Monday, October 8, 2007

Bates letters - June 22, 1862

Editor's note: In which we learn that the idea of enlisting negro soldiers in the Union Army was not initially popular in some quarters at this point in the war.

Camp Lincoln, Va
June 22nd, 1862

Dear Parents,

I will again try to write a few lines, but the heat makes it doubtful whether I can sit still long enough. It my be my fancy, but it seems hotter to me now than it did in Fort Cobb two years ago when the thermometer rose to 115 degrees in the shade. I know it aint (sic) so hot here but it seems hotter.

We have had no rain for several days and the roads are getting very dusty. The secesh profit by this as every movement of our troops is marked by clouds of dust, which makes it easy for them to annoy us with their conchology offerings. As a general thing the Rebels have the firing all to themselves but last night they “put their foot in it,” our shovels have about got their part in the siege “played out” and I am a false prophet if this week passes by without a grand battle. Perhaps before you receive this you will hear of battles lost or won in this part of the country.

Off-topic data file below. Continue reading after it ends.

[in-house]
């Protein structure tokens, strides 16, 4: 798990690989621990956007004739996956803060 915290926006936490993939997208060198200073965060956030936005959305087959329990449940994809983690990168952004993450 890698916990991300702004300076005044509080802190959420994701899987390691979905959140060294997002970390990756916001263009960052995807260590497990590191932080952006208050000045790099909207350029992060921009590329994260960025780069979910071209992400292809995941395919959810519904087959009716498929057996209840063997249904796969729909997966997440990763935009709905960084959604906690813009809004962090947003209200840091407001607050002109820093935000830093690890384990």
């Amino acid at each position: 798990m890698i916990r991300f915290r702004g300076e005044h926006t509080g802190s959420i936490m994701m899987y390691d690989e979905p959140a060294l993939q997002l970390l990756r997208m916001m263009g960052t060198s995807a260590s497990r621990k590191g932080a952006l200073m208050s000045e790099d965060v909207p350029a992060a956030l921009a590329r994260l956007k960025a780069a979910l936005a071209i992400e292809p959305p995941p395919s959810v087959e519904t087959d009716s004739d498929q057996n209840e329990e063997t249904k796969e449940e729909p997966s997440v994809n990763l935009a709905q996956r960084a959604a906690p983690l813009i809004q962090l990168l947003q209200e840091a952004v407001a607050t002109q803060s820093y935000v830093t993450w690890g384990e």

I see that some amalgamating senator has introduced a bill to have niggers enlisted in the army. If such a thing is ever done, I can only say with Othello, “my occupation’s gone.” My worst wish for this officious senator is that he may be a private in some company where a sable son of Ethiopia is orderly sergeant, that’s all.

I have to succumb to the heat, or laziness, or both but shall write again soon. Give my love to all. I remain in health.

Your Affect. Son
Charles E. Bates

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